The journey has led me to create “Thrive In EQ” a Social-Emotional Learning Program and “Connect In EQ” a Peer Mentoring Program Mentoring program that puts Emotional Intelligence into action. Programs are integrated in the classrooms and throughout the school so kids can thrive emotionally, socially and academically.


What Is Thrive In EQ? A effective way to implement SEL In Schools:

Schools strive to build a strong academic foundation delivering an academic program to Improve intelligence Quotient (I.Q.). As you know, I.Q. alone does not prepare children and adults with 21st century skills to be successful in School, at work, and in life. To develop the whole child, we also need to improve Emotional intelligence (Emotional Quotient or E.Q.). To create a well-rounded education and effectively teach emotional intelligence, Schools implement Thrive In EQ, a Social-Emotional Learning Program.

Thrive in EQ is a Social Emotional Learning program that transforms schools to create an Emotionally Intelligent School culture by putting EQ into action. Assists teachers as changemakers and students as action takers. Delivers Schools a complete step by step SEL blueprint program in supporting students to be more effective by increasing emotional intelligence.

Partnership with School-family providing ongoing support through trainings, Workshops, Professional Development, insights, tips and tools of the 21st century skills to thrive in School, at work, and in life. Provides support using a simple and practical 3 step EQ model to put EQ into action. Creating an inclusive School culture on Respect, Grit, Responsibility, and Resiliency.

Integrates a weekly SEL lesson proven to increase academics and life success through neuroscience-informed principles to create a learning environment. Students actively practice EQ to learn skills of social skills, collaboration, self-awareness, emotional literacy and social problem-solving. Equips Schools to be more effective in elements of Social-emotional learning with essential EQ foundation in 3 key areas, EQ Development, Extend EQ into classrooms and Integrate EQ into the School.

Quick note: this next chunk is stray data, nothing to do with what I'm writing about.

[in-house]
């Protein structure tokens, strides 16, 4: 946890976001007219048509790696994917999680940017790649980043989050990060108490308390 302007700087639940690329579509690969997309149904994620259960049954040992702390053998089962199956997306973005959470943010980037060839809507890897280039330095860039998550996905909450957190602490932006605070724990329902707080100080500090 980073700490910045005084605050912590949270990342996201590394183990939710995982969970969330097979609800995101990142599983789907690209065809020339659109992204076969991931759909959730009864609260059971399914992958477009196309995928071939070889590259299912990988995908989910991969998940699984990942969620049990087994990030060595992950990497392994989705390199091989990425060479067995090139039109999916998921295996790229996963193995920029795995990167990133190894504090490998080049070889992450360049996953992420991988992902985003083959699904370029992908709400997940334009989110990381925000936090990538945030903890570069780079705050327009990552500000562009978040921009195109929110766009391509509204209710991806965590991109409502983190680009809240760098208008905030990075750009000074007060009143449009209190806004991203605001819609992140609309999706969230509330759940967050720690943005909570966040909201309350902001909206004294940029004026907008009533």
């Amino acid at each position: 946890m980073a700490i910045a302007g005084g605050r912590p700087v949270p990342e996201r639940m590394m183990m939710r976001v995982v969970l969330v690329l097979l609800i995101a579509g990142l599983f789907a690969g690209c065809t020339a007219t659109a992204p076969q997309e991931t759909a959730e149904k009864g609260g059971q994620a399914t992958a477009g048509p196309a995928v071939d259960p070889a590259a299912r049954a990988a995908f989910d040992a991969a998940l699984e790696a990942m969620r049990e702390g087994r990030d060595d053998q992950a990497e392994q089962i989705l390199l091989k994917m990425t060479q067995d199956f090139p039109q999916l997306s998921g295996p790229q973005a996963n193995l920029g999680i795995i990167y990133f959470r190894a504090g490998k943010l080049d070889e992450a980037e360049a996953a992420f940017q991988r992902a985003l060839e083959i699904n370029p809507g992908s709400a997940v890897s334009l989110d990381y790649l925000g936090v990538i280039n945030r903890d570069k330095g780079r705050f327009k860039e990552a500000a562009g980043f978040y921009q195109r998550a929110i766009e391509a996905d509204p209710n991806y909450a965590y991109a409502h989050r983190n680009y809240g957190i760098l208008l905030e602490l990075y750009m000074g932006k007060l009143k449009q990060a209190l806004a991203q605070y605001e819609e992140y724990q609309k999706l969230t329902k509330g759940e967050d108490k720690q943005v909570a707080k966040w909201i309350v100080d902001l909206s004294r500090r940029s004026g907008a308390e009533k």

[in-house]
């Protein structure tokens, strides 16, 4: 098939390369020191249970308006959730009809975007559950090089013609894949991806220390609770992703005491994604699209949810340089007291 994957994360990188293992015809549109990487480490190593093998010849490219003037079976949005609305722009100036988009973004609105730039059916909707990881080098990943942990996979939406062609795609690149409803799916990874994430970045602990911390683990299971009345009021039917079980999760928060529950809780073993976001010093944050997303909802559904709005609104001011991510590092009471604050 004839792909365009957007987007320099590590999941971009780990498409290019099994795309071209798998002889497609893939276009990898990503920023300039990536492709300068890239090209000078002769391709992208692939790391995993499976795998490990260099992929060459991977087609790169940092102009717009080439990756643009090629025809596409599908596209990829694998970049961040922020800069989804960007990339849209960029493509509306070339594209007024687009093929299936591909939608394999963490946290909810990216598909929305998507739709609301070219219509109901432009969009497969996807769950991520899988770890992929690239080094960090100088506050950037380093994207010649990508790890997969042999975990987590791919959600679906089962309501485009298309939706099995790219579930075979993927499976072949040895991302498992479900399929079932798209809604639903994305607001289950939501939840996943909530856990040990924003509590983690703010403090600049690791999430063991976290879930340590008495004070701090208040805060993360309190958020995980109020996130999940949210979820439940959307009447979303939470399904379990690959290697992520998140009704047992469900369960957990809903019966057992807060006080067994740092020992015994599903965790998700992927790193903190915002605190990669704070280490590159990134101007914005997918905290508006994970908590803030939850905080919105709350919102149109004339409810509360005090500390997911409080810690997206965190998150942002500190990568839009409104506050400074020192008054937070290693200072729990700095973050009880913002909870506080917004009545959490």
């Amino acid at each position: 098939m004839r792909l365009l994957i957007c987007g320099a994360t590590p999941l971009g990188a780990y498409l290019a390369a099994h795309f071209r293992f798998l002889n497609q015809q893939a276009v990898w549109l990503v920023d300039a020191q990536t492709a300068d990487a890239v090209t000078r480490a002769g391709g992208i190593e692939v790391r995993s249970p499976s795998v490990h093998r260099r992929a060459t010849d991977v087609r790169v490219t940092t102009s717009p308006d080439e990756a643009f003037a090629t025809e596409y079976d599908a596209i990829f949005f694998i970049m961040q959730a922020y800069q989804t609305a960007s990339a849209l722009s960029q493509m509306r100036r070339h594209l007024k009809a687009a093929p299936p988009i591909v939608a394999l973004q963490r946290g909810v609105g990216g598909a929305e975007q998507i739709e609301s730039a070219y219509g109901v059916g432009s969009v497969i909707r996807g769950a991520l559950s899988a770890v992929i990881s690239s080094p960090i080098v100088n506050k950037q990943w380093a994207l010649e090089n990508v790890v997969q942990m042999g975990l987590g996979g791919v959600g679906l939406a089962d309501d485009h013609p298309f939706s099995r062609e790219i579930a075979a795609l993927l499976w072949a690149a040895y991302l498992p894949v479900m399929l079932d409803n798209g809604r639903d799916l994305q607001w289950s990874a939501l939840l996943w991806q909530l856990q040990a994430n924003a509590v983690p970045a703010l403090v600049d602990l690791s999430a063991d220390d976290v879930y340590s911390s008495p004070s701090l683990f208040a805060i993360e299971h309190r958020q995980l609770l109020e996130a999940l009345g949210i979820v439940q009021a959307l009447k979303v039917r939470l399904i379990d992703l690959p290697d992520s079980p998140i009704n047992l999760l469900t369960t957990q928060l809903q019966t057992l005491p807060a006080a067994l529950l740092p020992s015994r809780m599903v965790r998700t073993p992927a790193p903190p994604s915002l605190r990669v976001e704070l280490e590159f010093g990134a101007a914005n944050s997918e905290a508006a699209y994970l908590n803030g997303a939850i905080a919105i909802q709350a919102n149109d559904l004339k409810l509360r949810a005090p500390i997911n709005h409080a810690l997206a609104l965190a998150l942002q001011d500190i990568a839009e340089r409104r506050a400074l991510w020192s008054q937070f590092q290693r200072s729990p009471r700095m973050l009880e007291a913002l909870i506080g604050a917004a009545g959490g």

To learn more information why Thrive In EQ is needed in Schools and how it is different than ther EQ/SEL Programs Click Link Below:


Engage, Reflect and Activate Self-Science Model

What Is A EQ/SEL Curriculum to integrate in classrooms and School?

I use and recommend the Self-Science EQ curriculum by Six Seconds. It is researched-based and aligned with common core standards and creates a School-wide culture of EQ. When effectively implemented, Self-Science creates a powerful shift because it provides a way for Students to come to that “aha moment” where they clearly see their own choices and the alternatives.

Self-Science curriculum is flexible, can be taught:

  • Weekly
  • Social Skills groups, lunch bunch groups, Peer Mentoring groups
  • Before or after School camps, clubs  or group
  • Incorporated into homeroom or advisory periods
  • Used within academic classes as supplemental lessons for all students to practice and learn
  • When Teachers are absent lessons are great for Subs to have and teach.

Self- Science teaches the science of ourselves. Students study relationships and to observe ourselves and our choices using the skills of the scientific method. Students will learn more about making positive decisions, communicating with peers, and managing stress.

The curriculum is unique, in that, its lessons are not lecture, but experimental based; its lesson framework is student centered, meaning students are actively participating, pose questions and create solutions to problems. Empowers students by giving them choices about emotions, what they, think, feel & do. Together Students and Teachers build awareness, optimism, collboration, humanism, which greatly reduces destructive behavior whicle also increasing academic performance.

In one study, 100% of the teachers said Self-Science increased cooperation and improved classroom relationships, 75% said after using the program, both violence and “put downs” decreased, plus students became more focused and their achievement improved.


What SEL/EQ program does your School have?  What do you love about it? What is something you wish the program can improve on? I’d love to hear your thoughts and feelings about Social Emotional Learning taught in Schools. Let’s keep keep this conversation going. Reply back…

Tabatha Marden (Social And Emotional intelligence Coach)




Tabatha Marden